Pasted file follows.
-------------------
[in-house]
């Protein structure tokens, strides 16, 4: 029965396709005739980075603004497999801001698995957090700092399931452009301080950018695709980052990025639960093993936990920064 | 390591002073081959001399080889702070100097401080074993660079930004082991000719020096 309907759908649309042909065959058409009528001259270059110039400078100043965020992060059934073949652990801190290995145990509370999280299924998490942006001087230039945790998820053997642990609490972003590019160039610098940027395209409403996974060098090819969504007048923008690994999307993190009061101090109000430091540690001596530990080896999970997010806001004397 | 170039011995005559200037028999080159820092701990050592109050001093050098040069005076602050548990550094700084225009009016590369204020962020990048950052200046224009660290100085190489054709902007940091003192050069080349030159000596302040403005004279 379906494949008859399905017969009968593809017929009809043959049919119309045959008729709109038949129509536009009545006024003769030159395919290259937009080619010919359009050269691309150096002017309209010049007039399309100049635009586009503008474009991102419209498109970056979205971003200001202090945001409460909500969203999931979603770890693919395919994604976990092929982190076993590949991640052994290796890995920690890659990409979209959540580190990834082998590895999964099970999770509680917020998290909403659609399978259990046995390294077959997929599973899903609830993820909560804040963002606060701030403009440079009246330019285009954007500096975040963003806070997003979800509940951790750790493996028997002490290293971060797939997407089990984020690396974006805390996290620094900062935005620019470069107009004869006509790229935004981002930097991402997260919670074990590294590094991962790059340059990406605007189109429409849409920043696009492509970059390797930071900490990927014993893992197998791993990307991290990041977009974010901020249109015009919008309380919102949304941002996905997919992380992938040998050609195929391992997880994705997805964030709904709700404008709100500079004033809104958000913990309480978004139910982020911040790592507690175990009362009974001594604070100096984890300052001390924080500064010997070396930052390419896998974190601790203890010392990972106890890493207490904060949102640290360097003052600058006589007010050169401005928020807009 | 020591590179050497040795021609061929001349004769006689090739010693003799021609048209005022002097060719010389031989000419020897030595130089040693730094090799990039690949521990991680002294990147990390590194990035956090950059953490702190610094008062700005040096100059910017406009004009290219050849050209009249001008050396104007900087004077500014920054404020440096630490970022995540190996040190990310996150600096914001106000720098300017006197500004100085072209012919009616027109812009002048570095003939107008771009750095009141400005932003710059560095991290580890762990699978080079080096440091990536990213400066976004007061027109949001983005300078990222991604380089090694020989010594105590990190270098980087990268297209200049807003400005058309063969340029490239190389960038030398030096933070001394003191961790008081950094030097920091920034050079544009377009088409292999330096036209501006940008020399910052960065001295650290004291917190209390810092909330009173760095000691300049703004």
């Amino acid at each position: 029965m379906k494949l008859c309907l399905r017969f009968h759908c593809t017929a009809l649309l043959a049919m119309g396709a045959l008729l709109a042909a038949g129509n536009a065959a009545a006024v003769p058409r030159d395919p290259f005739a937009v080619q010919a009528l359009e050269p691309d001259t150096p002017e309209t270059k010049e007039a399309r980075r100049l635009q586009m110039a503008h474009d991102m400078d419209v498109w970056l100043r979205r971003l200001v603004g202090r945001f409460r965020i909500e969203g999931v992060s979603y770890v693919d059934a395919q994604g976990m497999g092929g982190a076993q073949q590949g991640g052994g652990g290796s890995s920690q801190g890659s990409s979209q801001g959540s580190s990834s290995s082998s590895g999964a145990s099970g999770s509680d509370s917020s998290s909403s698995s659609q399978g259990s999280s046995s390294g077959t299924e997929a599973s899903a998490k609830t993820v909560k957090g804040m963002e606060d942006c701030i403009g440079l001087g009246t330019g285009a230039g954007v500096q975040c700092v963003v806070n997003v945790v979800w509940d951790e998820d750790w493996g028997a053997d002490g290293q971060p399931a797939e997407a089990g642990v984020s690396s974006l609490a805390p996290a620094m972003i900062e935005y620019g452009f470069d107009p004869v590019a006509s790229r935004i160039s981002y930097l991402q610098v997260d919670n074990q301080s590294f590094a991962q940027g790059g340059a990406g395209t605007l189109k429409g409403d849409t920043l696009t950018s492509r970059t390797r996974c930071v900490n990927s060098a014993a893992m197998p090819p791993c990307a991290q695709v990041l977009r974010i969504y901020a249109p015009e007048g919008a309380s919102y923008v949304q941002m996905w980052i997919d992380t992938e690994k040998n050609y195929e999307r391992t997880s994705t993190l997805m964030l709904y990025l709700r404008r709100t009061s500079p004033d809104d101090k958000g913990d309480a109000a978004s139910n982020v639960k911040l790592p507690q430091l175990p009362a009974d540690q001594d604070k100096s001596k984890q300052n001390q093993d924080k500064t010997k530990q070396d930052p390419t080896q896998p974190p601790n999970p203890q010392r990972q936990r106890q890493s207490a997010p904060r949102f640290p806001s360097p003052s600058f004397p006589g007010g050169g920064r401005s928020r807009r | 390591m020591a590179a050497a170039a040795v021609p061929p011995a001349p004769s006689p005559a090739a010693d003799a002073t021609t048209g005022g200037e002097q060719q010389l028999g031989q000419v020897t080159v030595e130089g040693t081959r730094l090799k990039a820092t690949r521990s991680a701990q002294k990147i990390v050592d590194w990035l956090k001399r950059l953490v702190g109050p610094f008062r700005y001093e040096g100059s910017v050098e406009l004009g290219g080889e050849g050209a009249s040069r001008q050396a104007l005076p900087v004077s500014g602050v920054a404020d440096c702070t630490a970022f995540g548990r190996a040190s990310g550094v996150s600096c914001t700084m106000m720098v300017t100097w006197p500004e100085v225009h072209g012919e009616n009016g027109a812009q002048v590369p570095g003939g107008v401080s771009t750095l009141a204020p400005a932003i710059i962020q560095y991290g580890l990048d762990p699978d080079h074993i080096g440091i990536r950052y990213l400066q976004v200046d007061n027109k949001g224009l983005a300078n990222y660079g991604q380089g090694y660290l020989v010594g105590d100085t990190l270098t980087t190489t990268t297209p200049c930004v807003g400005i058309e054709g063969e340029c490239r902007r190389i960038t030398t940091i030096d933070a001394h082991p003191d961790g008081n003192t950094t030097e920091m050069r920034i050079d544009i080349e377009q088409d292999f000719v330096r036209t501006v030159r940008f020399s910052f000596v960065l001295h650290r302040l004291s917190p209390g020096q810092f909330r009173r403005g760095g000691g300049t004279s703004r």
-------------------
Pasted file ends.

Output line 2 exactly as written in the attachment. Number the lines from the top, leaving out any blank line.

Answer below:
């Protein structure tokens, strides 16, 4: 029965396709005739980075603004497999801001698995957090700092399931452009301080950018695709980052990025639960093993936990920064 | 390591002073081959001399080889702070100097401080074993660079930004082991000719020096 309907759908649309042909065959058409009528001259270059110039400078100043965020992060059934073949652990801190290995145990509370999280299924998490942006001087230039945790998820053997642990609490972003590019160039610098940027395209409403996974060098090819969504007048923008690994999307993190009061101090109000430091540690001596530990080896999970997010806001004397 | 170039011995005559200037028999080159820092701990050592109050001093050098040069005076602050548990550094700084225009009016590369204020962020990048950052200046224009660290100085190489054709902007940091003192050069080349030159000596302040403005004279 379906494949008859399905017969009968593809017929009809043959049919119309045959008729709109038949129509536009009545006024003769030159395919290259937009080619010919359009050269691309150096002017309209010049007039399309100049635009586009503008474009991102419209498109970056979205971003200001202090945001409460909500969203999931979603770890693919395919994604976990092929982190076993590949991640052994290796890995920690890659990409979209959540580190990834082998590895999964099970999770509680917020998290909403659609399978259990046995390294077959997929599973899903609830993820909560804040963002606060701030403009440079009246330019285009954007500096975040963003806070997003979800509940951790750790493996028997002490290293971060797939997407089990984020690396974006805390996290620094900062935005620019470069107009004869006509790229935004981002930097991402997260919670074990590294590094991962790059340059990406605007189109429409849409920043696009492509970059390797930071900490990927014993893992197998791993990307991290990041977009974010901020249109015009919008309380919102949304941002996905997919992380992938040998050609195929391992997880994705997805964030709904709700404008709100500079004033809104958000913990309480978004139910982020911040790592507690175990009362009974001594604070100096984890300052001390924080500064010997070396930052390419896998974190601790203890010392990972106890890493207490904060949102640290360097003052600058006589007010050169401005928020807009 | 020591590179050497040795021609061929001349004769006689090739010693003799021609048209005022002097060719010389031989000419020897030595130089040693730094090799990039690949521990991680002294990147990390590194990035956090950059953490702190610094008062700005040096100059910017406009004009290219050849050209009249001008050396104007900087004077500014920054404020440096630490970022995540190996040190990310996150600096914001106000720098300017006197500004100085072209012919009616027109812009002048570095003939107008771009750095009141400005932003710059560095991290580890762990699978080079080096440091990536990213400066976004007061027109949001983005300078990222991604380089090694020989010594105590990190270098980087990268297209200049807003400005058309063969340029490239190389960038030398030096933070001394003191961790008081950094030097920091920034050079544009377009088409292999330096036209501006940008020399910052960065001295650290004291917190209390810092909330009173760095000691300049703004």